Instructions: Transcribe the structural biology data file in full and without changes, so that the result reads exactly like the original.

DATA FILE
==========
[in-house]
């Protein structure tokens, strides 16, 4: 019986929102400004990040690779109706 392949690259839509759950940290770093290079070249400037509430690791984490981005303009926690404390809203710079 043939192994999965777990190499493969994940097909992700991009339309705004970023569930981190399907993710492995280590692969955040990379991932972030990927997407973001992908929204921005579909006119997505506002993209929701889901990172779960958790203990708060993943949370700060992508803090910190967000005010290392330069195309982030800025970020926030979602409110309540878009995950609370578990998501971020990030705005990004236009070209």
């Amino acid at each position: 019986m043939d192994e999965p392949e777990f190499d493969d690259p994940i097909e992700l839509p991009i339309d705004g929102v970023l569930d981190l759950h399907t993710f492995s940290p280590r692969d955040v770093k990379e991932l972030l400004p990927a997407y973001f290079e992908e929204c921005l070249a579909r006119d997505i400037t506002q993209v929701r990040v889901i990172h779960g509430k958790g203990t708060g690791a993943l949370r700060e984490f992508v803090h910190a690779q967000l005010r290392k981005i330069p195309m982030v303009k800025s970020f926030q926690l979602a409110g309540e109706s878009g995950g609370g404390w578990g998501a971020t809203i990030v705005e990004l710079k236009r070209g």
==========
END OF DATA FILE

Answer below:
[in-house]
């Protein structure tokens, strides 16, 4: 019986929102400004990040690779109706 392949690259839509759950940290770093290079070249400037509430690791984490981005303009926690404390809203710079 043939192994999965777990190499493969994940097909992700991009339309705004970023569930981190399907993710492995280590692969955040990379991932972030990927997407973001992908929204921005579909006119997505506002993209929701889901990172779960958790203990708060993943949370700060992508803090910190967000005010290392330069195309982030800025970020926030979602409110309540878009995950609370578990998501971020990030705005990004236009070209």
């Amino acid at each position: 019986m043939d192994e999965p392949e777990f190499d493969d690259p994940i097909e992700l839509p991009i339309d705004g929102v970023l569930d981190l759950h399907t993710f492995s940290p280590r692969d955040v770093k990379e991932l972030l400004p990927a997407y973001f290079e992908e929204c921005l070249a579909r006119d997505i400037t506002q993209v929701r990040v889901i990172h779960g509430k958790g203990t708060g690791a993943l949370r700060e984490f992508v803090h910190a690779q967000l005010r290392k981005i330069p195309m982030v303009k800025s970020f926030q926690l979602a409110g309540e109706s878009g995950g609370g404390w578990g998501a971020t809203i990030v705005e990004l710079k236009r070209g």